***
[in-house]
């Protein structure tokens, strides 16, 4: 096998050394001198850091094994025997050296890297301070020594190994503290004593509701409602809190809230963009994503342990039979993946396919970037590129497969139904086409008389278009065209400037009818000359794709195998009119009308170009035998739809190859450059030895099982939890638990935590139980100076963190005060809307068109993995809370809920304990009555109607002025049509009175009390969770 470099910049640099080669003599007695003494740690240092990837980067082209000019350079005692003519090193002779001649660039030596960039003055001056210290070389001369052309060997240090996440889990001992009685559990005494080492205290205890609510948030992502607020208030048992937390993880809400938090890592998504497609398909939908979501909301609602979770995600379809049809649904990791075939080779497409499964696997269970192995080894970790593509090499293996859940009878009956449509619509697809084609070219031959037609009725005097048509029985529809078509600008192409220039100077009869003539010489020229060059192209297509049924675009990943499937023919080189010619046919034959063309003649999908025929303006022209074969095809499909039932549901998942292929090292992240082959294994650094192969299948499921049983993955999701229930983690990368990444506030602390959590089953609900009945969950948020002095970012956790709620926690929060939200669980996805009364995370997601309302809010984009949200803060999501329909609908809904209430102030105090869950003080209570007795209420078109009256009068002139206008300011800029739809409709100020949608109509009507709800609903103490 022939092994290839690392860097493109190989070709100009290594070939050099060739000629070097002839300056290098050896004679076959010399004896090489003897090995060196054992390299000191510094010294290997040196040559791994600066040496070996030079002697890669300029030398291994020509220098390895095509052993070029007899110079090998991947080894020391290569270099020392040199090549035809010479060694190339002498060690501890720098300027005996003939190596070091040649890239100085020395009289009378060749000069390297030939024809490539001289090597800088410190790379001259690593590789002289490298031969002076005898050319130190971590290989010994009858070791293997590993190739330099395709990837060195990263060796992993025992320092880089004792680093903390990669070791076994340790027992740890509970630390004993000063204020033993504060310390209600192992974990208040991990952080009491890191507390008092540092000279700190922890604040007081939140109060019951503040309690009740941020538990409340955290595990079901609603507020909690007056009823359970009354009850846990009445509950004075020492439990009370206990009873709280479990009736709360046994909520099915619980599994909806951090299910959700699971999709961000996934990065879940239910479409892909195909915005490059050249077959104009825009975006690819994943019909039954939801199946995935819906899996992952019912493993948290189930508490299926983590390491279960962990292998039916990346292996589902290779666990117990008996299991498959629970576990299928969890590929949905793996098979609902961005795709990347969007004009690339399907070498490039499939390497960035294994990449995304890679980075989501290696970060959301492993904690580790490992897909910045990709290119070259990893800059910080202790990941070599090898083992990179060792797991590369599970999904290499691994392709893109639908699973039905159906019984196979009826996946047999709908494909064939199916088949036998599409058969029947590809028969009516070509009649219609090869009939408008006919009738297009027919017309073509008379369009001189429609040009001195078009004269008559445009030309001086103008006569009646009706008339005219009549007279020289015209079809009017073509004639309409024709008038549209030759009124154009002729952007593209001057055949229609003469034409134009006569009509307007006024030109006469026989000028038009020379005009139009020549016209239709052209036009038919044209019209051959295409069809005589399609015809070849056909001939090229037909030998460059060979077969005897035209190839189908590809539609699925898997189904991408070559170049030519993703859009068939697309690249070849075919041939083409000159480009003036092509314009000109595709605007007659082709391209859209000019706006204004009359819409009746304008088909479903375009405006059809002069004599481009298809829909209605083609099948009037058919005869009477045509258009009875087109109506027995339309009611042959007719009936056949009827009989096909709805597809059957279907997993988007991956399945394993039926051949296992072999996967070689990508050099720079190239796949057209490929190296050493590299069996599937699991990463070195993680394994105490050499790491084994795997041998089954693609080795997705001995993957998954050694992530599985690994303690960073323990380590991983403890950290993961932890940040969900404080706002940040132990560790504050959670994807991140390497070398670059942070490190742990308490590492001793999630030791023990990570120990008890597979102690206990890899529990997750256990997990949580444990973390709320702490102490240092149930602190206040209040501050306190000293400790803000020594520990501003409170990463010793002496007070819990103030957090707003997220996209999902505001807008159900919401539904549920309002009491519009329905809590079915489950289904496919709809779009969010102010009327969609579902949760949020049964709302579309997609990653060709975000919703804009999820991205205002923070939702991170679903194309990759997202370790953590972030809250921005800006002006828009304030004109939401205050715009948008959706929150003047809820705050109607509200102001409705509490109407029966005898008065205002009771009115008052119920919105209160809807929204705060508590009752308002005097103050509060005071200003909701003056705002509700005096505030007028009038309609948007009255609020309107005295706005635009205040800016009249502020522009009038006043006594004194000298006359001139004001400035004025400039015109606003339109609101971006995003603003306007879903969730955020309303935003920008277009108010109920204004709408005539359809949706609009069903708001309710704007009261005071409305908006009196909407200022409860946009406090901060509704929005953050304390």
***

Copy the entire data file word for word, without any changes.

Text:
[in-house]
């Protein structure tokens, strides 16, 4: 096998050394001198850091094994025997050296890297301070020594190994503290004593509701409602809190809230963009994503342990039979993946396919970037590129497969139904086409008389278009065209400037009818000359794709195998009119009308170009035998739809190859450059030895099982939890638990935590139980100076963190005060809307068109993995809370809920304990009555109607002025049509009175009390969770 470099910049640099080669003599007695003494740690240092990837980067082209000019350079005692003519090193002779001649660039030596960039003055001056210290070389001369052309060997240090996440889990001992009685559990005494080492205290205890609510948030992502607020208030048992937390993880809400938090890592998504497609398909939908979501909301609602979770995600379809049809649904990791075939080779497409499964696997269970192995080894970790593509090499293996859940009878009956449509619509697809084609070219031959037609009725005097048509029985529809078509600008192409220039100077009869003539010489020229060059192209297509049924675009990943499937023919080189010619046919034959063309003649999908025929303006022209074969095809499909039932549901998942292929090292992240082959294994650094192969299948499921049983993955999701229930983690990368990444506030602390959590089953609900009945969950948020002095970012956790709620926690929060939200669980996805009364995370997601309302809010984009949200803060999501329909609908809904209430102030105090869950003080209570007795209420078109009256009068002139206008300011800029739809409709100020949608109509009507709800609903103490 022939092994290839690392860097493109190989070709100009290594070939050099060739000629070097002839300056290098050896004679076959010399004896090489003897090995060196054992390299000191510094010294290997040196040559791994600066040496070996030079002697890669300029030398291994020509220098390895095509052993070029007899110079090998991947080894020391290569270099020392040199090549035809010479060694190339002498060690501890720098300027005996003939190596070091040649890239100085020395009289009378060749000069390297030939024809490539001289090597800088410190790379001259690593590789002289490298031969002076005898050319130190971590290989010994009858070791293997590993190739330099395709990837060195990263060796992993025992320092880089004792680093903390990669070791076994340790027992740890509970630390004993000063204020033993504060310390209600192992974990208040991990952080009491890191507390008092540092000279700190922890604040007081939140109060019951503040309690009740941020538990409340955290595990079901609603507020909690007056009823359970009354009850846990009445509950004075020492439990009370206990009873709280479990009736709360046994909520099915619980599994909806951090299910959700699971999709961000996934990065879940239910479409892909195909915005490059050249077959104009825009975006690819994943019909039954939801199946995935819906899996992952019912493993948290189930508490299926983590390491279960962990292998039916990346292996589902290779666990117990008996299991498959629970576990299928969890590929949905793996098979609902961005795709990347969007004009690339399907070498490039499939390497960035294994990449995304890679980075989501290696970060959301492993904690580790490992897909910045990709290119070259990893800059910080202790990941070599090898083992990179060792797991590369599970999904290499691994392709893109639908699973039905159906019984196979009826996946047999709908494909064939199916088949036998599409058969029947590809028969009516070509009649219609090869009939408008006919009738297009027919017309073509008379369009001189429609040009001195078009004269008559445009030309001086103008006569009646009706008339005219009549007279020289015209079809009017073509004639309409024709008038549209030759009124154009002729952007593209001057055949229609003469034409134009006569009509307007006024030109006469026989000028038009020379005009139009020549016209239709052209036009038919044209019209051959295409069809005589399609015809070849056909001939090229037909030998460059060979077969005897035209190839189908590809539609699925898997189904991408070559170049030519993703859009068939697309690249070849075919041939083409000159480009003036092509314009000109595709605007007659082709391209859209000019706006204004009359819409009746304008088909479903375009405006059809002069004599481009298809829909209605083609099948009037058919005869009477045509258009009875087109109506027995339309009611042959007719009936056949009827009989096909709805597809059957279907997993988007991956399945394993039926051949296992072999996967070689990508050099720079190239796949057209490929190296050493590299069996599937699991990463070195993680394994105490050499790491084994795997041998089954693609080795997705001995993957998954050694992530599985690994303690960073323990380590991983403890950290993961932890940040969900404080706002940040132990560790504050959670994807991140390497070398670059942070490190742990308490590492001793999630030791023990990570120990008890597979102690206990890899529990997750256990997990949580444990973390709320702490102490240092149930602190206040209040501050306190000293400790803000020594520990501003409170990463010793002496007070819990103030957090707003997220996209999902505001807008159900919401539904549920309002009491519009329905809590079915489950289904496919709809779009969010102010009327969609579902949760949020049964709302579309997609990653060709975000919703804009999820991205205002923070939702991170679903194309990759997202370790953590972030809250921005800006002006828009304030004109939401205050715009948008959706929150003047809820705050109607509200102001409705509490109407029966005898008065205002009771009115008052119920919105209160809807929204705060508590009752308002005097103050509060005071200003909701003056705002509700005096505030007028009038309609948007009255609020309107005295706005635009205040800016009249502020522009009038006043006594004194000298006359001139004001400035004025400039015109606003339109609101971006995003603003306007879903969730955020309303935003920008277009108010109920204004709408005539359809949706609009069903708001309710704007009261005071409305908006009196909407200022409860946009406090901060509704929005953050304390």